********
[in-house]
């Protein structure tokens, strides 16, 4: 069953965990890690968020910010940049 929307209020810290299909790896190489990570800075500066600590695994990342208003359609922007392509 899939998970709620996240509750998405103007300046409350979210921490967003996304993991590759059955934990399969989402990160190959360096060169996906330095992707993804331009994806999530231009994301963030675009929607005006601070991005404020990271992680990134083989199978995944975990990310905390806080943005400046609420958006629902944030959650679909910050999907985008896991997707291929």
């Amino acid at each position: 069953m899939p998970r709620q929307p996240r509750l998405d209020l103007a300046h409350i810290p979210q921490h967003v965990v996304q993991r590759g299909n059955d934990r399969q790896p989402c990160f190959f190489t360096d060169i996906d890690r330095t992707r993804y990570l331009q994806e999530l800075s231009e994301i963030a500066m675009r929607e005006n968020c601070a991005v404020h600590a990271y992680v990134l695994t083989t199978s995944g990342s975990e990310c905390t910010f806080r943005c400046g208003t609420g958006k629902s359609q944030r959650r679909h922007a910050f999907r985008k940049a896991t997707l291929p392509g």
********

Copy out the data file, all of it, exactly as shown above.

[in-house]
């Protein structure tokens, strides 16, 4: 069953965990890690968020910010940049 929307209020810290299909790896190489990570800075500066600590695994990342208003359609922007392509 899939998970709620996240509750998405103007300046409350979210921490967003996304993991590759059955934990399969989402990160190959360096060169996906330095992707993804331009994806999530231009994301963030675009929607005006601070991005404020990271992680990134083989199978995944975990990310905390806080943005400046609420958006629902944030959650679909910050999907985008896991997707291929």
């Amino acid at each position: 069953m899939p998970r709620q929307p996240r509750l998405d209020l103007a300046h409350i810290p979210q921490h967003v965990v996304q993991r590759g299909n059955d934990r399969q790896p989402c990160f190959f190489t360096d060169i996906d890690r330095t992707r993804y990570l331009q994806e999530l800075s231009e994301i963030a500066m675009r929607e005006n968020c601070a991005v404020h600590a990271y992680v990134l695994t083989t199978s995944g990342s975990e990310c905390t910010f806080r943005c400046g208003t609420g958006k629902s359609q944030r959650r679909h922007a910050f999907r985008k940049a896991t997707l291929p392509g």